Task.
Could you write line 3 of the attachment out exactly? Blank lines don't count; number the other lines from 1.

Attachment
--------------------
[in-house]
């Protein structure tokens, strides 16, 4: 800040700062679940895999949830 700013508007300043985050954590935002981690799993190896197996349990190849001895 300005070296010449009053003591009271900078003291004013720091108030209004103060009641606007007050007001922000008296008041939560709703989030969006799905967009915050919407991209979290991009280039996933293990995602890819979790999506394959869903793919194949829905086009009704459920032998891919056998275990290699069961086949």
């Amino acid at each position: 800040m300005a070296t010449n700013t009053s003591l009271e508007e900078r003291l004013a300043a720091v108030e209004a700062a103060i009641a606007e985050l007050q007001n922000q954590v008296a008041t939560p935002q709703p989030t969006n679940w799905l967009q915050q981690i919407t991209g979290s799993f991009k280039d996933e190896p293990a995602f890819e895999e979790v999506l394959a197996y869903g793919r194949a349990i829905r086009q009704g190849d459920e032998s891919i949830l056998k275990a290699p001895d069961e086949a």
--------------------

């Amino acid at each position: 800040m300005a070296t010449n700013t009053s003591l009271e508007e900078r003291l004013a300043a720091v108030e209004a700062a103060i009641a606007e985050l007050q007001n922000q954590v008296a008041t939560p935002q709703p989030t969006n679940w799905l967009q915050q981690i919407t991209g979290s799993f991009k280039d996933e190896p293990a995602f890819e895999e979790v999506l394959a197996y869903g793919r194949a349990i829905r086009q009704g190849d459920e032998s891919i949830l056998k275990a290699p001895d069961e086949a």